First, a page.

This document from the IISD continues with another 70 pages of highly creative ‘subsidy’ details, (p.72 through 142, Annex 1). In every case, those monies not paid to the government as taxes, royalties, etc. for apparently any reason are to be considered ‘subsidies.’
Most telling: the Canadian Press article quoting the IISD paper states, in the next-to-last paragraph, “researchers say they expect some disagreement from oil producers and governments, mainly focusing on the definition of the word ‘subsidy.’”
Oh, really? That one gets my vote for “understatement of the year.”
The Canadian oil and gas industry pays the same tax rates, gets the same deductions and allowances on expenditures as any other industry and I challenge anyone to provide evidence of subsidies paid to the industry that meets the aforementioned Merriam-Webster definition.
Streicker goes on to say “stripping subsidies from fossil fuels would make renewable energy more cost effective.” What?
First, I question the existence of any subsidies at all and, if as Streicker says, “Oil and gas would be more expensive,” that certainly doesn’t make renewable energy more cost effective, whatever that’s supposed to mean, in fact it changes nothing at all, except that we all have less money.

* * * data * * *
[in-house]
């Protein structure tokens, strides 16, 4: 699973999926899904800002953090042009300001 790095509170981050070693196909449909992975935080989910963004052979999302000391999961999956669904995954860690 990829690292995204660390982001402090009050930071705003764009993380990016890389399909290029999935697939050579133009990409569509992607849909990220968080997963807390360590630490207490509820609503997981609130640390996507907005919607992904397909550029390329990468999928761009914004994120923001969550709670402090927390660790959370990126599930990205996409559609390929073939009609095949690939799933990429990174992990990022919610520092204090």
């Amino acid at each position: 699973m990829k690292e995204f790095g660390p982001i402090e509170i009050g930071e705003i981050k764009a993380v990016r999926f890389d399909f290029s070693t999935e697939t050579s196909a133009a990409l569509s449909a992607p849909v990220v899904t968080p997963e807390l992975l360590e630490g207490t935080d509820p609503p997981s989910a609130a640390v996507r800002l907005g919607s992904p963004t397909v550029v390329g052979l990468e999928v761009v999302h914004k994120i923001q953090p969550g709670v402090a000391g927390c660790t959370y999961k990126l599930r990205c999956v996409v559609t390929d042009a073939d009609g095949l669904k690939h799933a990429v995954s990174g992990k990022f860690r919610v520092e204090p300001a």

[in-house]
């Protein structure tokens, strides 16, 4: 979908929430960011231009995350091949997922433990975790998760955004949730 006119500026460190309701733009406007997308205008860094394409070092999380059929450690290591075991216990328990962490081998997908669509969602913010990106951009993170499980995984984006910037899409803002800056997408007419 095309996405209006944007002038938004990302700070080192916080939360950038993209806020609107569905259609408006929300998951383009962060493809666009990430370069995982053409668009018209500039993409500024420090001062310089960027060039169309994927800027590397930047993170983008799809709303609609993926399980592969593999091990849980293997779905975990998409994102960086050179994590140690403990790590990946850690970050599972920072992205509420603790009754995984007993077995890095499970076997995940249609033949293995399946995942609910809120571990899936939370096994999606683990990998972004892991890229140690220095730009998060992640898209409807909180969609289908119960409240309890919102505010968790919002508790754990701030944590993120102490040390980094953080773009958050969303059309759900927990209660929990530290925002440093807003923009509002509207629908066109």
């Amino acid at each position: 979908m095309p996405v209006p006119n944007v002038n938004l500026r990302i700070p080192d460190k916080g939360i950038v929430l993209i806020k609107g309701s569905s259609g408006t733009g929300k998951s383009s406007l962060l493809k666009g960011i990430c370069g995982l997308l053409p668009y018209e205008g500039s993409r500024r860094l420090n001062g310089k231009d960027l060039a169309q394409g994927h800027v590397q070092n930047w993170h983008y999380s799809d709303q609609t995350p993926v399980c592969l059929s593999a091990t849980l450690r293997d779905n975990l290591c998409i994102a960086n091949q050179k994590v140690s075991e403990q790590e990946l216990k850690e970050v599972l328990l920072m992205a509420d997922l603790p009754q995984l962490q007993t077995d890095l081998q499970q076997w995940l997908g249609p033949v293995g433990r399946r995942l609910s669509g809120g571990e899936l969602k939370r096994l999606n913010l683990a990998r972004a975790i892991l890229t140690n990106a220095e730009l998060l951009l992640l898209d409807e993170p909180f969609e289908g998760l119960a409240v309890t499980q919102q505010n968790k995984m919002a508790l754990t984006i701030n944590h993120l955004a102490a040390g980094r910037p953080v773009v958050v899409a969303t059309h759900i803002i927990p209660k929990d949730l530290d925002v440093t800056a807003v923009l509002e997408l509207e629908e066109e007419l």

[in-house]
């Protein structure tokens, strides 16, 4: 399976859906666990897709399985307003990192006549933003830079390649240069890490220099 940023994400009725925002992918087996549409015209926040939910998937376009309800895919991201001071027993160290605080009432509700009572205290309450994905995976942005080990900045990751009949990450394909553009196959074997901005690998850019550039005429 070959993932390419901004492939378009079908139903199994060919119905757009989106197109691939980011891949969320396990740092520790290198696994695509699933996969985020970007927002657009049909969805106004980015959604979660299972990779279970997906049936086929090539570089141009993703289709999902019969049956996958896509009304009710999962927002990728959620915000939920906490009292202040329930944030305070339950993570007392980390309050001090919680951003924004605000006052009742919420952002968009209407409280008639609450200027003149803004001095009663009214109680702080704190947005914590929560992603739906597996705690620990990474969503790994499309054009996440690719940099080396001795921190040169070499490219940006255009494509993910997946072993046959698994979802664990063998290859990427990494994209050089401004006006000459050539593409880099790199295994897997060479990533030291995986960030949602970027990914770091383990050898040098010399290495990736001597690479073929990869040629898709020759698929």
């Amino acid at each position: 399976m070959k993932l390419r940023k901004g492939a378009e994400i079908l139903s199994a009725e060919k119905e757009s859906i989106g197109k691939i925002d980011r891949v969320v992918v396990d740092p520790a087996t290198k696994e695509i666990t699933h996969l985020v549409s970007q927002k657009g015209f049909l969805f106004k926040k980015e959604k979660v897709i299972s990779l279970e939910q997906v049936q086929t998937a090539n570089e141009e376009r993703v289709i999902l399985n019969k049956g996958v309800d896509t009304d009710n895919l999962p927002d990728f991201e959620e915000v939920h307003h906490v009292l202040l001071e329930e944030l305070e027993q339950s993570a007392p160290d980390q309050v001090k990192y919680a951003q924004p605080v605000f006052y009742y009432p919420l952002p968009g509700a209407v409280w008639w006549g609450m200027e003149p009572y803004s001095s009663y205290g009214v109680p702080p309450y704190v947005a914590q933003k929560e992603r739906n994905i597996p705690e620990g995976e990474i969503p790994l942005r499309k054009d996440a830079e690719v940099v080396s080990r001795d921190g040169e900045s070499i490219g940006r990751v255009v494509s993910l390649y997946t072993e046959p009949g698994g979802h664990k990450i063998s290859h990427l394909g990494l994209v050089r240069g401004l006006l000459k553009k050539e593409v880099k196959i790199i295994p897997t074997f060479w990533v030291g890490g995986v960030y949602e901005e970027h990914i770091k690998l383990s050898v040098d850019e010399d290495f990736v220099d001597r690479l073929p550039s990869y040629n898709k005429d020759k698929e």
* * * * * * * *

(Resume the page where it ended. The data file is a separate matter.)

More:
Taking Big Macs off the menu at McDonald’s wouldn’t make the milkshakes taste any different.
In summary, I see us as having two choices:
1. Green party: jack up the cost of oil and gas, leaving us with less money and more government, or
2. Conservative party: leave oil and gas prices to the market, invest in efficiency and have more money and less government.
My vote’s going to No. 2.